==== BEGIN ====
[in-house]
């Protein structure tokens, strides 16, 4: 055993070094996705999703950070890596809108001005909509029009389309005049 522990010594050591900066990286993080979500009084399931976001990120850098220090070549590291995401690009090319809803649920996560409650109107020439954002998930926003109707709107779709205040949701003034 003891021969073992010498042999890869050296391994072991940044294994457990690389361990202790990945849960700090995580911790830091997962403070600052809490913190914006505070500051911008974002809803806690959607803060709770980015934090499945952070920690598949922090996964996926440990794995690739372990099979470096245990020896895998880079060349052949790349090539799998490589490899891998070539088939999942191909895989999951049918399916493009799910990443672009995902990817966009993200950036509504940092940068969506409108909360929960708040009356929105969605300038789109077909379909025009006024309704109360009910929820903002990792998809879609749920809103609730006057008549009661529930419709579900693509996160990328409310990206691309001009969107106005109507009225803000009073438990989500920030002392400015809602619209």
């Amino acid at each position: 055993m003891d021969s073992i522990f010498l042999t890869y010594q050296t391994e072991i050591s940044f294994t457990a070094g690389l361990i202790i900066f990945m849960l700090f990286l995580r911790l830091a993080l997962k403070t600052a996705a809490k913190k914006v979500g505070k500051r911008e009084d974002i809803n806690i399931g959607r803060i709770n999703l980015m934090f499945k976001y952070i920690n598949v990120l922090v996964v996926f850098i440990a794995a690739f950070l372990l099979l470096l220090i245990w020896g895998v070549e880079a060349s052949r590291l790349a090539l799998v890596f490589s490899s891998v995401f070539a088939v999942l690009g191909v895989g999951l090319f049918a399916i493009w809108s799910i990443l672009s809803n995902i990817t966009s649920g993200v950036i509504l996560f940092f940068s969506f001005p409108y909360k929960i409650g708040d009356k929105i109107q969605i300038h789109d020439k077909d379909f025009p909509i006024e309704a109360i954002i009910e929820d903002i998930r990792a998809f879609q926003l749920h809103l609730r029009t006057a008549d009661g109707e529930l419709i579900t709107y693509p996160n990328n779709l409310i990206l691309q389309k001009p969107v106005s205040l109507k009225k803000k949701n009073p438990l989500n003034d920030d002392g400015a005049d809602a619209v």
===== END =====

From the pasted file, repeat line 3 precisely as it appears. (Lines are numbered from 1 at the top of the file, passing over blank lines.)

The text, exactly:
């Amino acid at each position: 055993m003891d021969s073992i522990f010498l042999t890869y010594q050296t391994e072991i050591s940044f294994t457990a070094g690389l361990i202790i900066f990945m849960l700090f990286l995580r911790l830091a993080l997962k403070t600052a996705a809490k913190k914006v979500g505070k500051r911008e009084d974002i809803n806690i399931g959607r803060i709770n999703l980015m934090f499945k976001y952070i920690n598949v990120l922090v996964v996926f850098i440990a794995a690739f950070l372990l099979l470096l220090i245990w020896g895998v070549e880079a060349s052949r590291l790349a090539l799998v890596f490589s490899s891998v995401f070539a088939v999942l690009g191909v895989g999951l090319f049918a399916i493009w809108s799910i990443l672009s809803n995902i990817t966009s649920g993200v950036i509504l996560f940092f940068s969506f001005p409108y909360k929960i409650g708040d009356k929105i109107q969605i300038h789109d020439k077909d379909f025009p909509i006024e309704a109360i954002i009910e929820d903002i998930r990792a998809f879609q926003l749920h809103l609730r029009t006057a008549d009661g109707e529930l419709i579900t709107y693509p996160n990328n779709l409310i990206l691309q389309k001009p969107v106005s205040l109507k009225k803000k949701n009073p438990l989500n003034d920030d002392g400015a005049d809602a619209v």